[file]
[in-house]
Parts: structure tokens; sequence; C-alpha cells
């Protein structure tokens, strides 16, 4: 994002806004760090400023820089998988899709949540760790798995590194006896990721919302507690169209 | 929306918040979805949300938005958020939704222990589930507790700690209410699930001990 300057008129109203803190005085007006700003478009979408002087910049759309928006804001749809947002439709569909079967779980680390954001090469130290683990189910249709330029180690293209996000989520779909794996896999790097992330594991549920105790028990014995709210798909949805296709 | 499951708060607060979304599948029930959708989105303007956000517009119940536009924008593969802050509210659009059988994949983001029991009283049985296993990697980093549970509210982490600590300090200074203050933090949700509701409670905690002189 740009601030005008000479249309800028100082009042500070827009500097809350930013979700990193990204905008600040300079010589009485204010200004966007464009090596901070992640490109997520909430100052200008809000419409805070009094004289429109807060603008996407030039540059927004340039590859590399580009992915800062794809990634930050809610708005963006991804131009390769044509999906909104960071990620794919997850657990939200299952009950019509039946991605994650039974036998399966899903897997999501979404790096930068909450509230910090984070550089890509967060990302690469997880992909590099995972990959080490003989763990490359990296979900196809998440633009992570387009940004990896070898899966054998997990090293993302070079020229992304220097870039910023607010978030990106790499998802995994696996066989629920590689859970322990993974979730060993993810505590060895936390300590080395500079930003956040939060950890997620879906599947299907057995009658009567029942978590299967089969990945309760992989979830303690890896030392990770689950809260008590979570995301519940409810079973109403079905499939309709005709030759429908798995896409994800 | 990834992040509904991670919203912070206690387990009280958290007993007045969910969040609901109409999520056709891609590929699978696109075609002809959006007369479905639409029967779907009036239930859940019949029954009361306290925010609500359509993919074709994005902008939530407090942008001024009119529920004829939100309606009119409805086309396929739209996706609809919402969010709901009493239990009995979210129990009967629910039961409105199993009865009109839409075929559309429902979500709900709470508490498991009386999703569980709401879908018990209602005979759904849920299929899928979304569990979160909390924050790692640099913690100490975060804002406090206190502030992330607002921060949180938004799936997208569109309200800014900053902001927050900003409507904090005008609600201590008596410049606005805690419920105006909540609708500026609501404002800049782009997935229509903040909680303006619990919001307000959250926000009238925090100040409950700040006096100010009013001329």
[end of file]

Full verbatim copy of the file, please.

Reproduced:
[in-house]
Parts: structure tokens; sequence; C-alpha cells
């Protein structure tokens, strides 16, 4: 994002806004760090400023820089998988899709949540760790798995590194006896990721919302507690169209 | 929306918040979805949300938005958020939704222990589930507790700690209410699930001990 300057008129109203803190005085007006700003478009979408002087910049759309928006804001749809947002439709569909079967779980680390954001090469130290683990189910249709330029180690293209996000989520779909794996896999790097992330594991549920105790028990014995709210798909949805296709 | 499951708060607060979304599948029930959708989105303007956000517009119940536009924008593969802050509210659009059988994949983001029991009283049985296993990697980093549970509210982490600590300090200074203050933090949700509701409670905690002189 740009601030005008000479249309800028100082009042500070827009500097809350930013979700990193990204905008600040300079010589009485204010200004966007464009090596901070992640490109997520909430100052200008809000419409805070009094004289429109807060603008996407030039540059927004340039590859590399580009992915800062794809990634930050809610708005963006991804131009390769044509999906909104960071990620794919997850657990939200299952009950019509039946991605994650039974036998399966899903897997999501979404790096930068909450509230910090984070550089890509967060990302690469997880992909590099995972990959080490003989763990490359990296979900196809998440633009992570387009940004990896070898899966054998997990090293993302070079020229992304220097870039910023607010978030990106790499998802995994696996066989629920590689859970322990993974979730060993993810505590060895936390300590080395500079930003956040939060950890997620879906599947299907057995009658009567029942978590299967089969990945309760992989979830303690890896030392990770689950809260008590979570995301519940409810079973109403079905499939309709005709030759429908798995896409994800 | 990834992040509904991670919203912070206690387990009280958290007993007045969910969040609901109409999520056709891609590929699978696109075609002809959006007369479905639409029967779907009036239930859940019949029954009361306290925010609500359509993919074709994005902008939530407090942008001024009119529920004829939100309606009119409805086309396929739209996706609809919402969010709901009493239990009995979210129990009967629910039961409105199993009865009109839409075929559309429902979500709900709470508490498991009386999703569980709401879908018990209602005979759904849920299929899928979304569990979160909390924050790692640099913690100490975060804002406090206190502030992330607002921060949180938004799936997208569109309200800014900053902001927050900003409507904090005008609600201590008596410049606005805690419920105006909540609708500026609501404002800049782009997935229509903040909680303006619990919001307000959250926000009238925090100040409950700040006096100010009013001329």